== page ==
Tips on Photographing Animals at the Zoo from Richard Brodzeller
Richard “Rick” Brodzeller, a freelance photographer from Mequon, Wis., has been taking photos at the Milwaukee County Zoo for 35 years. You’ll see his name in many of the Zoological Society of Milwaukee publications and on our Web site and among our Platypus Circle donors. He’s been shooting Society photos for two decades, with about 16,000 images in our database. Before that as a staff photographer for The Milwaukee Journal and Milwaukee Sentinel (now combined), he often photographed Zoo animals. His striking pictures also hang in the U.S. Bank Gathering Place.
A story on Brodzeller appeared in the April 2008 Alive magazine, which readers can access in our Publication archive. Meanwhile, you can enjoy some of his favorite photos by clicking on the images on this page. Also, below we list more detailed photography advice than we ran in Alive. If you like taking pictures of animals at the Zoo, you should find some good tips here:
Tip 1: Be patient
Plan your trip if you hope to photograph a particular animal. Try to anticipate what the light will be like at that time of day. Be flexible and be prepared for disappointment if the animal you came to photograph is napping. Have a plan B or just keep walking through the Zoo. To come away with a winning photo probably takes more luck than planning, although famed photographer Ansel Adams said that a “prepared mind” was more likely to capture a high-quality but spur-of-the-moment photo. That means it helps to know something about how to light a scene, especially in fast-changing light at the end of the day.
Tip 2: Come early or late
Midday light is not attractive. In the morning, the light’s good and many animals are more active. In summer, Zoo events held between 6:30 and 8:30 p.m. can provide some backlit or side-lit scenes that add dimension and warmth to photos. The long shadows of the late-in-the-day sun can make for a dramatic photo. Unfortunately, in the evening, some animals may be hanging around the door to their indoor enclosures, waiting to be let back in for the evening. These are not the best backdrops for a photo. It’s preferable to have trees, foliage or a pool in the photo.
Tip 3: Location and angle
The best places outdoors to get animals in the background are the bigger animal exhibits such as elephants, giraffes, hippos, camels, elk and moose. Stay at the same level as the animal – don’t shoot down. Wait for the animal to walk back up a hill or rock. Personally, I try to avoid getting the rock walls (gunite) in the background. I also like to use a telephoto lens.
Tip 4: People should not look posed
When you’re shooting a picture of people in front of an animal exhibit, the people usually are looking toward the animal with their backs to the camera. If you really want to see their faces, you often have to stage the picture. Ask the people to turn with their backs to the exhibit and to look off into the distance—but not at you. (If they look directly at the camera, they look as if they’re posing). Or you can have them turn sideways so you see part of their faces but they seem to be observing a nearby exhibit.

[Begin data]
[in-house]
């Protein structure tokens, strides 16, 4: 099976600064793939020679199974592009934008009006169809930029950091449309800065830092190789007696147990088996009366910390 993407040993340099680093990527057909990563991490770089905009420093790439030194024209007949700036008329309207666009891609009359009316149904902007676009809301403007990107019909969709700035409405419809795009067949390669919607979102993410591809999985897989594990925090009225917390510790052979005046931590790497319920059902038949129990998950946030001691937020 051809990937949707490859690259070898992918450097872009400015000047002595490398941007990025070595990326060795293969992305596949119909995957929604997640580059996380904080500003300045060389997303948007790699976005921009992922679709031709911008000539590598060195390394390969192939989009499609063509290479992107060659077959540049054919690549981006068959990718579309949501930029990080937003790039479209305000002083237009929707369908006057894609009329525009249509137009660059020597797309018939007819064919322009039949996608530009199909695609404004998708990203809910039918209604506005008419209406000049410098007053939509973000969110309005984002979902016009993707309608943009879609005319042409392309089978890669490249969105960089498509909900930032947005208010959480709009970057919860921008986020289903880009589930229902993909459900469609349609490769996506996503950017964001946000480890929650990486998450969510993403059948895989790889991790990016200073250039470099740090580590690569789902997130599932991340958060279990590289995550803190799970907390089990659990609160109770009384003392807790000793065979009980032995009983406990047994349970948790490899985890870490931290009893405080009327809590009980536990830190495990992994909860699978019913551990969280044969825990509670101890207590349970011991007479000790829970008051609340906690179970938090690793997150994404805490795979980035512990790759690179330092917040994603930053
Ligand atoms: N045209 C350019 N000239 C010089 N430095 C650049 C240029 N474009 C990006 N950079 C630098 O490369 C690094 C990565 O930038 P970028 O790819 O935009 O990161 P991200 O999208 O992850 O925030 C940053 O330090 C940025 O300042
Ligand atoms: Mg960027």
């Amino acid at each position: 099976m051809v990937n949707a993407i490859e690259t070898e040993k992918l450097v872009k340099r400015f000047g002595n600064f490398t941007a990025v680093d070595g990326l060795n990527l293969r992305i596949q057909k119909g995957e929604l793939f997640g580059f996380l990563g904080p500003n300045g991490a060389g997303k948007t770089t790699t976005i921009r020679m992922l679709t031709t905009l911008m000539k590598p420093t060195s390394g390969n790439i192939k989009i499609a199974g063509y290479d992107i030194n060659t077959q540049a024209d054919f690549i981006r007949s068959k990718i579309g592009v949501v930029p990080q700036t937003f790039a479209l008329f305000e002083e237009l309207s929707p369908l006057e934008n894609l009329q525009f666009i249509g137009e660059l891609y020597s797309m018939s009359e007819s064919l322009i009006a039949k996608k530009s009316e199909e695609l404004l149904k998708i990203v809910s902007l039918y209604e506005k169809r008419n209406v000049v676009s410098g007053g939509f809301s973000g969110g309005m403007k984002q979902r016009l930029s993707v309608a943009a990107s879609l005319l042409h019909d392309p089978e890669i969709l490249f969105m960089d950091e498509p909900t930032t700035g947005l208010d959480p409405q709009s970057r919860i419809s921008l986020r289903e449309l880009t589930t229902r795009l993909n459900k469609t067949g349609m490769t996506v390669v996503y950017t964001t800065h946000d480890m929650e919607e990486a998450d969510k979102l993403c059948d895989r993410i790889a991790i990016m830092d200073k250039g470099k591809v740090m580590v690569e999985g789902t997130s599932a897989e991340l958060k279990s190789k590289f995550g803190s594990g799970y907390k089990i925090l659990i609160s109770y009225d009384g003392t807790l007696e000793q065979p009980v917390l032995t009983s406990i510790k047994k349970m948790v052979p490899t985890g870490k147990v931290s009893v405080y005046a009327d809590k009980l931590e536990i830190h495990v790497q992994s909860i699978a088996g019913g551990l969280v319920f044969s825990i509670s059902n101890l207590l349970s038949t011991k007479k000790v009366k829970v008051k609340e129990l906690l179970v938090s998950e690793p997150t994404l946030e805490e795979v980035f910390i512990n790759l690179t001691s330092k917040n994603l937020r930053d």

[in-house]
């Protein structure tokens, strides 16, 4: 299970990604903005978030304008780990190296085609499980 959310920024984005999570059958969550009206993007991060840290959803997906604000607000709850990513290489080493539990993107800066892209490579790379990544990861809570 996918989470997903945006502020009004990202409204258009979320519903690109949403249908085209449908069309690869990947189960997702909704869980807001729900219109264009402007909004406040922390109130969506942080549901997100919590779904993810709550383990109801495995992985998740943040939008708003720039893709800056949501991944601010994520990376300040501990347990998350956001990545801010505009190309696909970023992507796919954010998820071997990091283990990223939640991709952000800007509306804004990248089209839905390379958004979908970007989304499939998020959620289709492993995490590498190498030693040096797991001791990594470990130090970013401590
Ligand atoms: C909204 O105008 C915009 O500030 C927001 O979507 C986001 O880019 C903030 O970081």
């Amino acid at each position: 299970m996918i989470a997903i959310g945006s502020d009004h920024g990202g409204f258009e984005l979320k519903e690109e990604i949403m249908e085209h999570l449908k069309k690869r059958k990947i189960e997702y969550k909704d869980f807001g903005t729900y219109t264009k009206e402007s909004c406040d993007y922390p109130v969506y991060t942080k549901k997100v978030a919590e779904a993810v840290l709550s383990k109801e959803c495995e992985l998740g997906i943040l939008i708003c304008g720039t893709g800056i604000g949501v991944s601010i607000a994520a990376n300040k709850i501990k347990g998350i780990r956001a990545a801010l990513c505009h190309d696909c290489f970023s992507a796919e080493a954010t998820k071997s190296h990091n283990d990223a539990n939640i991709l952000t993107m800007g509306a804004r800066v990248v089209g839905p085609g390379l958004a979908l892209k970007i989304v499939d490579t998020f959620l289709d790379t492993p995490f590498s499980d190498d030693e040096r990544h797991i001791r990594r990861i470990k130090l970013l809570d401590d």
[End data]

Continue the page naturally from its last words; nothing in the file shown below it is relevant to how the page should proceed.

Tip 5: Shooting indoor exhibits through glass WITH flash
If you're using a flash, shoot at an angle to the glass to avoid reflection of your light in your photo. The rule of physics applies: The angle of incidence equals the angle of reflection. Also, try to use your flash as a fill light so that you don’t overwhelm the scene with your strobe light.
Tip 6: Shooting indoor exhibits through glass WITHOUT flash
If your digital camera can be set manually, raise the ISO setting to 800, 1200 or 1600; that way you should be able to avoid flash. If you're shooting film, try pushing the film one stop or switching to faster film. Try using your lens wide open and a technique described as "dragging the shutter," which is shooting at longer shutter speeds. This works only if you’re using a tripod and only if the animal you're photographing isn't moving around too much. If you don't want to carry a tripod, try a monopod (just one leg); monopods are inexpensive and help avoid camera movement when shooting at slow shutter speeds.
Tip 7: Don't skimp on your choice of lenses
Zoom lenses are okay, but fixed-focal-length lenses are generally sharper than a zoom. Fast lenses with apertures of f2.8 or greater (f2, f1.8 or f1.4) often can give you that extra stop in really dark environments and can greatly improve your ability to control the depth of field in the photo. You can eliminate a busy background by throwing it out of focus through the choice of the lens and lens aperture. If the light looks really dramatic, don't ruin it by overpowering the existing light with a flash. Using on-camera flash on an animal often can result in something similar to "red eye," with some very bizarre catch lights in the animal’s eyes. This usually happens when the animal is looking directly at the camera. I would recommend you try the photo both with flash and without. Another option, if you have the right equipment, is to have a friend hold the light away from the camera without it being tethered to the camera via a cord. You would use a wireless triggering device to fire the light. This is a professional technique that even those zoogoers with serious camera gear don’t often think to do. And it’s often what makes the difference between a professional-quality shot and a snapshot.
Tip 8: Come back often and keep trying
Once you get to know your subjects and how the light falls into the exhibits at various times of day, you’ll have a better chance of capturing the right moment.
Click on any of the 20 photo icons on this page to see larger versions. These are some of Richard Brodzeller’s best photos from past issues of Alive magazine. You can access the stories that go with these pictures by going to our Publication Archive.